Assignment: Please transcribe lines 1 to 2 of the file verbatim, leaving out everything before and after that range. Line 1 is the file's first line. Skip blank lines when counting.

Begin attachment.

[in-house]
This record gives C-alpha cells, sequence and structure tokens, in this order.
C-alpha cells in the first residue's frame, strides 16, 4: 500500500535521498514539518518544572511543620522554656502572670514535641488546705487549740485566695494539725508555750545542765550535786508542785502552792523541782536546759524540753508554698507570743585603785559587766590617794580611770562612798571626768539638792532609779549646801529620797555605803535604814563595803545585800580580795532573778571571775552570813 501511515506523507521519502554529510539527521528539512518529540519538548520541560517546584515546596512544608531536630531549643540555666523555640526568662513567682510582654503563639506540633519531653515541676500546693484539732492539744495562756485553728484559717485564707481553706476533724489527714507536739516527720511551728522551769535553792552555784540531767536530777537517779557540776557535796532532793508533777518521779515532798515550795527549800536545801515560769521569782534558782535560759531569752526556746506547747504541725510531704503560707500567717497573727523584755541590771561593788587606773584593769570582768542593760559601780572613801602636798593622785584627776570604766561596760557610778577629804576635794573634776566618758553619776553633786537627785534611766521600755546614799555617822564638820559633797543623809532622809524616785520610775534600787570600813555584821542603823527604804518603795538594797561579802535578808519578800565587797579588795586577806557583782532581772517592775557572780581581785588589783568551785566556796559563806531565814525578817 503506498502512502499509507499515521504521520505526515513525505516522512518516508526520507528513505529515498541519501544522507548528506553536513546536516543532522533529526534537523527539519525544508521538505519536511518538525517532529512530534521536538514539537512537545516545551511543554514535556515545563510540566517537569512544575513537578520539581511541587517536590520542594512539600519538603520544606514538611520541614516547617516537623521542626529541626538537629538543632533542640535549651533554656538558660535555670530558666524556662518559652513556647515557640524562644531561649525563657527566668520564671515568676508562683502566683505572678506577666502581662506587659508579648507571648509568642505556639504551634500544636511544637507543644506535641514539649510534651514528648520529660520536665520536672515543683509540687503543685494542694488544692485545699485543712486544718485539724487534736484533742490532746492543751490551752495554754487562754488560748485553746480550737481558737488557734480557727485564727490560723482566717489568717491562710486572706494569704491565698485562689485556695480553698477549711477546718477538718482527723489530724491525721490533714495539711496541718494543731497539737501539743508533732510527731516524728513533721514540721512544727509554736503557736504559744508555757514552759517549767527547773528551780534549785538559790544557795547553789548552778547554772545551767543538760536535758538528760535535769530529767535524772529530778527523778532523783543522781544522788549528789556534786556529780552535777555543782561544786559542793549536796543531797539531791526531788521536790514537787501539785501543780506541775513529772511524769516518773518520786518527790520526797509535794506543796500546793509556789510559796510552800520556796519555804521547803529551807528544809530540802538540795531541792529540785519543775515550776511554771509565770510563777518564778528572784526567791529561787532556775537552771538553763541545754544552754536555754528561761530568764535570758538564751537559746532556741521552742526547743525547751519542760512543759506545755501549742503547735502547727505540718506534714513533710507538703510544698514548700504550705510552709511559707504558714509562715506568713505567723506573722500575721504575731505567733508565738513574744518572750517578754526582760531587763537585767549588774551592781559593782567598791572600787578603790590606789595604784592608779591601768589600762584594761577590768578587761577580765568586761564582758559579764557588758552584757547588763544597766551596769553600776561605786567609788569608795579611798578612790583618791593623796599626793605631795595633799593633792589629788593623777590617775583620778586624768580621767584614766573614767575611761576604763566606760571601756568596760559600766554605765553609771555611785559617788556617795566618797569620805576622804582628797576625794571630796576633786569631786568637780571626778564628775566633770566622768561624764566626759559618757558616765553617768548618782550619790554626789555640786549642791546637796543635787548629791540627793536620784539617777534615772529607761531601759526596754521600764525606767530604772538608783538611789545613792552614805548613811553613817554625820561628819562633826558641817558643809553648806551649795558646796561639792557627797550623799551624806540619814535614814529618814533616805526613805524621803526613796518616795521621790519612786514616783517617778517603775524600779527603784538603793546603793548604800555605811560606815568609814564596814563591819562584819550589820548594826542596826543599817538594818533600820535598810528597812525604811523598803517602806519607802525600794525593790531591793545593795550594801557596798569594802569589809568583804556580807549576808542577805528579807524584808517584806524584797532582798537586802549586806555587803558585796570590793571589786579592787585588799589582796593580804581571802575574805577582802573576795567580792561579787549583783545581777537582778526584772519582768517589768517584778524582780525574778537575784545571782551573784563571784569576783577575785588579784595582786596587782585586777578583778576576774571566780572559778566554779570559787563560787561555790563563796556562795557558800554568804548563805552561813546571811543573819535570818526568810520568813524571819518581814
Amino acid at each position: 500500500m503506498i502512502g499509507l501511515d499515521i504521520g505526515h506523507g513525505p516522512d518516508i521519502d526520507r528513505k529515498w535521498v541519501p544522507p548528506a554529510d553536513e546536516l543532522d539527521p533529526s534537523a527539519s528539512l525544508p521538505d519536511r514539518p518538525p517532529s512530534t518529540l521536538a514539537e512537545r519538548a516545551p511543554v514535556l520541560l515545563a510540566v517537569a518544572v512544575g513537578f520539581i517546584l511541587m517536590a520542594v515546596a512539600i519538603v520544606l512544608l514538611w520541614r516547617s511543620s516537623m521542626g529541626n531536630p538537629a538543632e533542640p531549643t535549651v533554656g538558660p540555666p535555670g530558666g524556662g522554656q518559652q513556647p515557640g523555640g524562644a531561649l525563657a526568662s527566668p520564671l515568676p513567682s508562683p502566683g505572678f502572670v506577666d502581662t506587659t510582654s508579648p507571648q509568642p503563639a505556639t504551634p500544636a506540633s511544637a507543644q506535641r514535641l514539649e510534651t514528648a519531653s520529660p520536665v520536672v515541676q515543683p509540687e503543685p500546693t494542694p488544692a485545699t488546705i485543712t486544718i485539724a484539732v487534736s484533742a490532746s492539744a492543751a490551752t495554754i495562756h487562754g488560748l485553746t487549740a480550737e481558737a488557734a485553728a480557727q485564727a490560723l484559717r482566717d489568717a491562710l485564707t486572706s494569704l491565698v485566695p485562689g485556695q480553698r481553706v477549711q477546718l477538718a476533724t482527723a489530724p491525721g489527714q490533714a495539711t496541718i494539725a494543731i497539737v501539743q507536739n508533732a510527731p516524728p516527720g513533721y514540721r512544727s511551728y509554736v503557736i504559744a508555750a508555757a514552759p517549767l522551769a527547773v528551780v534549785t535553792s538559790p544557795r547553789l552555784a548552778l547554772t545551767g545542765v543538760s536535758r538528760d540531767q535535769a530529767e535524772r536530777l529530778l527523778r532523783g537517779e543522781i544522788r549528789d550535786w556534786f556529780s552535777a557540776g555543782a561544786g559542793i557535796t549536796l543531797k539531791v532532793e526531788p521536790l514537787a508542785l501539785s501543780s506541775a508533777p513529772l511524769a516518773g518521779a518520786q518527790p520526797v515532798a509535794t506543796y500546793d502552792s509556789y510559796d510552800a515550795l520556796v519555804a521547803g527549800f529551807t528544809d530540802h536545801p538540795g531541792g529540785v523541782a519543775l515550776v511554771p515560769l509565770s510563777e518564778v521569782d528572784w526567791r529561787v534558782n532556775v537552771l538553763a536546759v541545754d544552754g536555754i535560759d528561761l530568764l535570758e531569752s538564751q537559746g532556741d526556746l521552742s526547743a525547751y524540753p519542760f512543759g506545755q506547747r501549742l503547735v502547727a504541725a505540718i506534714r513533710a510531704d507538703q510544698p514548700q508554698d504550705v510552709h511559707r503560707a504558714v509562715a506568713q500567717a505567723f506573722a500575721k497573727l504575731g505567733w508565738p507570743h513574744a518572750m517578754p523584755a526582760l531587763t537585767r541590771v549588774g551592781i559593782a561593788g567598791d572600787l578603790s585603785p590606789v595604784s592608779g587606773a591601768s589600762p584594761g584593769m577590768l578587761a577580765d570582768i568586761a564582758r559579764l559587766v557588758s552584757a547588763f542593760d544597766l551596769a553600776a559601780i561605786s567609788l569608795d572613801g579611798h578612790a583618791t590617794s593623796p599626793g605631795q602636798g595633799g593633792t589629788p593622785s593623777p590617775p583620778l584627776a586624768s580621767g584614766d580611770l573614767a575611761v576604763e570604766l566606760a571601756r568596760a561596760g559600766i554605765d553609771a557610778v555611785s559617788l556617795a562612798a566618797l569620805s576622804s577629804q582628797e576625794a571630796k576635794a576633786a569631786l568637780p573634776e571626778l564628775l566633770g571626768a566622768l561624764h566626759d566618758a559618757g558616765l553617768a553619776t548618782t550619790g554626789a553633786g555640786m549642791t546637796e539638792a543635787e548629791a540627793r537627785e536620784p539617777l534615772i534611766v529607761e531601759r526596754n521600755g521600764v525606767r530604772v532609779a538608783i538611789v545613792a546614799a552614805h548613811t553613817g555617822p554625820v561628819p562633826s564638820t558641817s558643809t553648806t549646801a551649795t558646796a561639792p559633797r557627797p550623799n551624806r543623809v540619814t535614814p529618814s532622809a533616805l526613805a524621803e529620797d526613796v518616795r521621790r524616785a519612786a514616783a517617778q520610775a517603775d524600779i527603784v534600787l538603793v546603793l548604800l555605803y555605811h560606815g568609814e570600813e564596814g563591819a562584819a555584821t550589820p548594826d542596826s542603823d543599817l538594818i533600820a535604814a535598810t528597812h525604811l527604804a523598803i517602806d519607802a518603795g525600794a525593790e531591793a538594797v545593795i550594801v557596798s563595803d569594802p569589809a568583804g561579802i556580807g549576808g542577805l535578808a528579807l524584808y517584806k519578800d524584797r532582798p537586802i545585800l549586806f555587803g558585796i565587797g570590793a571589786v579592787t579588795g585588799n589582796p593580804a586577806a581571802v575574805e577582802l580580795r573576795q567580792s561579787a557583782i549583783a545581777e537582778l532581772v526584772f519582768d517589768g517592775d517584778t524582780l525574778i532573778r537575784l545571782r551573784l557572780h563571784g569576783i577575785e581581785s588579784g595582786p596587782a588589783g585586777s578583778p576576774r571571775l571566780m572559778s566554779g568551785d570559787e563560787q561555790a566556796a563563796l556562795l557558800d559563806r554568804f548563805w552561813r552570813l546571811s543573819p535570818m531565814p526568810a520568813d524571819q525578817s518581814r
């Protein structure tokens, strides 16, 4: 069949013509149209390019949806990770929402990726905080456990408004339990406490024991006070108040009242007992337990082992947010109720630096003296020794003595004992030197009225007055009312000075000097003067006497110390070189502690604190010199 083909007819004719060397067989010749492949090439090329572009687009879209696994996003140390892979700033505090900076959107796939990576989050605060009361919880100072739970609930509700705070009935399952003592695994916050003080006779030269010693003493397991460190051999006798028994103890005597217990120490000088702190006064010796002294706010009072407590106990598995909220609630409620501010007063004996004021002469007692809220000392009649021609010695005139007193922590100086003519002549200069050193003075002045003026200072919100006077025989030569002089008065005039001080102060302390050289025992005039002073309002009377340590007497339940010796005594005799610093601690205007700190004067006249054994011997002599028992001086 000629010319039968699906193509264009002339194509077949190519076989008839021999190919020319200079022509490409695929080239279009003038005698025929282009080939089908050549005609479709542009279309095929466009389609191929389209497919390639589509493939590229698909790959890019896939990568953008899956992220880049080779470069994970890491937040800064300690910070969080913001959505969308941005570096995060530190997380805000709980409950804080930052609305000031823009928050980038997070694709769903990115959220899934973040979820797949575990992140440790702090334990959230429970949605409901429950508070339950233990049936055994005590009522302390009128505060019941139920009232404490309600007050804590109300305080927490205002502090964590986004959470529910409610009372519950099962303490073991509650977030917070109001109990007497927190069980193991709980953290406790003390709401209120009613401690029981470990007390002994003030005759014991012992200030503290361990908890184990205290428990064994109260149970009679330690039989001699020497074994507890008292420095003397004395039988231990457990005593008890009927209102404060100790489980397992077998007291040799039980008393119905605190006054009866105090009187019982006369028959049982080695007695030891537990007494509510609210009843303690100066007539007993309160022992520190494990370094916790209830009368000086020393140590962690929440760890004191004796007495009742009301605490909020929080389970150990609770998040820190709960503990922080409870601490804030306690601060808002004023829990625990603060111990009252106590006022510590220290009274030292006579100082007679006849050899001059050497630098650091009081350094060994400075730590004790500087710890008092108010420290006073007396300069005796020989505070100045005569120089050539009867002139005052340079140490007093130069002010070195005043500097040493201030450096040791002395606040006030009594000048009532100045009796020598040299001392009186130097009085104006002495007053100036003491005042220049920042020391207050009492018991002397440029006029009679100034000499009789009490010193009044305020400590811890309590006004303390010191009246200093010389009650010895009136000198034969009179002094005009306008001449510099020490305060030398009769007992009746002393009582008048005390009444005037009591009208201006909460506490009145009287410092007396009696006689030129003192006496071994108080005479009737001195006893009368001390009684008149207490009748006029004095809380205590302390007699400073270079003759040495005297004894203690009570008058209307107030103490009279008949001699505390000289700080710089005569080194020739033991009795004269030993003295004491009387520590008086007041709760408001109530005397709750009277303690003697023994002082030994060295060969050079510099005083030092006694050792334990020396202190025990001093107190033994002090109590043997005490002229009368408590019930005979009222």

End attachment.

[in-house]
This record gives C-alpha cells, sequence and structure tokens, in this order.